Last night at 11:20 p.m., Elliott had a spell of not going back to sleep for me, nursing her, or for Ryan walking her, which almost always works, and involves only a marginal amount of tears. At 1:00 a.m., Ryan decided enough was enough, and implemented the CIO method. He sat by her crib and reassured her every few minutes, but didn’t touch her or pick her up. And she cried. It took her about 15 minutes to really ramp up, but as she grew more tired, more frustrated, more confused and angry, she wailed.
I sat on the floor in her room, so she couldn’t see me, and cried, though quietly, just as hard as she did. Matching her intensity and her anger, and frustration, I resented everyone who ever told us imperiously that we should do the CIO method, that it worked wonders for their family. I hated Ryan for insisting on doing it, and I burned with hatred for the entire CIO institution. At 2:00 in the morning I would’ve set anyone who crossed me on FIRE.
By 2:05, Elliott’s exhausted whimpers waned and rolled in tides. As she’d feebly push herself up on her hands, and cry out, sob, then sink back down to the mattress with her face pressed down, and cry into the mattress quietly, lift herself up, cry out, and fall back to the bed, exhausted, whimpering. And I sobbed silently in the corner, aching to hold her and rock her, to nurse her and to channel all the positive energy and love I could into her tiny, tired body.
By 2:15, she was asleep. Ryan and I left the room, and I collapsed onto the couch, crying out all of the guilt and anger, the sadness and the pity, asking Ryan why he didn’t talk to me about it first, why he blind sided all of us with it, and still resenting him, and everyone else.
By 2:45, I was calm, Ryan was calm, and we were at peace. I no longer burned with the fire of a thousand hateful suns, and thank God, Elliott was still asleep. The downside of not crying is realizing the intense physical pain in your face. I couldn’t breathe through my nose, and my face ACHED, like it was experiencing a migraine from my forehead to my jaw. I’m sure this was from contorting my face into positions I can only assume were horror-film-worthy.
By 3:00 a.m., I was in bed and falling asleep. Elliott had rustled and cried out, but only once and then was sound asleep without any intervention.I had dreams all night long that things in our house kept getting broken. Mirrors, windows, car mirrors, and it was going to cost us a fortune to replace everything.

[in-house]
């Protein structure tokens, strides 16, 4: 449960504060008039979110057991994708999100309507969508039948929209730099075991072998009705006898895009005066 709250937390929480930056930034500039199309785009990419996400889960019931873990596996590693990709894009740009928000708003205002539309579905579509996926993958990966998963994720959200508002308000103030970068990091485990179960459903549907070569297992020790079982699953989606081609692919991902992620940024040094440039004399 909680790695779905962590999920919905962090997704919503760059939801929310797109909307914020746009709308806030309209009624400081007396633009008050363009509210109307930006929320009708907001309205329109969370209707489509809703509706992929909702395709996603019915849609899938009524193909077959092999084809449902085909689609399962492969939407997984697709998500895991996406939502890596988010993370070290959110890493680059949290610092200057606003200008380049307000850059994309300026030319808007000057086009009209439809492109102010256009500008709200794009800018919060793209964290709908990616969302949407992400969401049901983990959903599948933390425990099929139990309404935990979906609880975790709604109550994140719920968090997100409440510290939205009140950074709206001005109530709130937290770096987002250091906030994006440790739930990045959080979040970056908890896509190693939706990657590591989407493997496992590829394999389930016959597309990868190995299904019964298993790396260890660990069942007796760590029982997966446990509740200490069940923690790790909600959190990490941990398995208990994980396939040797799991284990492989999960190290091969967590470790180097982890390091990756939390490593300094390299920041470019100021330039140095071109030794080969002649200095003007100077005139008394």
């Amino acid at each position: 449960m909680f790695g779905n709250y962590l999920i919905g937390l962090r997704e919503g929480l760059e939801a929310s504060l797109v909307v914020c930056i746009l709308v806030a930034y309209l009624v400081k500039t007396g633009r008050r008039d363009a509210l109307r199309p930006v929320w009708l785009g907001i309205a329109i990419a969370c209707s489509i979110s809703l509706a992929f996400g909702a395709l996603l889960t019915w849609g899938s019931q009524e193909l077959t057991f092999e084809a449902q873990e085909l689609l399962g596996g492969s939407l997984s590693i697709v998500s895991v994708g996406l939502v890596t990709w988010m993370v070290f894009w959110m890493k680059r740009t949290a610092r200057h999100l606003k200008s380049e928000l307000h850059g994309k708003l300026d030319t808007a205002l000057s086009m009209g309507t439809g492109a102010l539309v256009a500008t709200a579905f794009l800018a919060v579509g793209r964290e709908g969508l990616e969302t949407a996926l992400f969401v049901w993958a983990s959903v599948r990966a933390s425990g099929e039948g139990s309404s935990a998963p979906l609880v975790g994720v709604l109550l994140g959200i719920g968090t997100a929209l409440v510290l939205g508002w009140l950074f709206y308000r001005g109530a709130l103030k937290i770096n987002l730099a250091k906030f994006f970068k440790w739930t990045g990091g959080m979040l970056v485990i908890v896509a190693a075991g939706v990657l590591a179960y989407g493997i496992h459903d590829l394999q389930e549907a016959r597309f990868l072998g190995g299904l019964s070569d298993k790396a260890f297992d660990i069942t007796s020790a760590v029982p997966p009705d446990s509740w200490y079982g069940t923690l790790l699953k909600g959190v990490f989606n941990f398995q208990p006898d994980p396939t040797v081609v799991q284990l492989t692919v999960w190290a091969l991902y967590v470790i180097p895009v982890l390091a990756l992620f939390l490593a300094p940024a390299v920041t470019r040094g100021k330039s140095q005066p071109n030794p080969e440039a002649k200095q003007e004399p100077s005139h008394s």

At 6:00 a.m., Elliott woke up, Ryan and I went into her room, I quietly took her into the rocking chair and nursed her while stroking her face and talking quietly, or humming to her, to make sure she didn’t fall asleep while nursing. When she was finished, Ryan took her, and I left the room. From what he tells me, it took her about 10-15 minutes to fall asleep that time, and she did cry, but not nearly as much as she did at 2:00.
At 9:00 a.m. she woke up, babbling and cooing. I ran in eagerly calling out to my little peanut, my little bean, and she smiled and giggled, scrunched up her body with glee, and reached out for me saying “ma ma ma ma!” She nursed briefly, and then it was off to the living room for play time.
Now it’s nap time, and I’m listening to my baby cry over a monitor while Ryan sits next to her crib, gently shushing and reassuring her, as she wails and whimpers. AND I STILL HATE IT.
Maybe you’ll say to me, “Oh, it’s hard now, but when Elliott is sleeping through the night and putting herself to sleep for naps, you’ll feel so much better and you’ll realize it was worth it.” And maybe I will be more rested, and maybe I’ll get mad at Ryan less, but every time I look at her, I’ll know that I left her to cry. And I’ll know that I did this because everyone else wanted to, and because I was at the end of my rope. And on the nights when Elliott regresses, and I’m up at 2 a.m. listening to a crying, desperate baby, I’ll still resent everyone who told us to do it, and hate myself for listening. So, is it worth it? For the sleep, probably. And For my relationship, probably. Ryan feels really good about what’s happening. He is sympathetic, of course, but loves to watch Elliott figure this out. He says “I don’t know how to explain it, but I feel like this is the most intimate interaction I’ve had with Elliott.” “You can see the moment when she feels it and it clicks, when she realizes falling asleep is something she doesn’t need to fear, that moment when she senses herself dozing off, it’s ok, I’m here, and it’s a safe place for her to fall asleep.” At the same time he would never be a proponent of the CIO method. “I think you have to pray and study to know what is right for your baby.”
I’m comforted to know Ryan is there, and has such positive feelings about how this is working for Elliott. It’s still hard for me to let her cry, but I think Ryan is right, that Elliott was ready for this, and she’s getting it. I think maybe I just wasn’t ready for it. I don’t think I’m the kind of person who will ever “be ready” for it, but I can hear the moment when Elliott stops crying, and sits there quietly and drifts to sleep, and I know it’s working for her. It’s just hard.
No, it’s not hard, it’s THE WORST.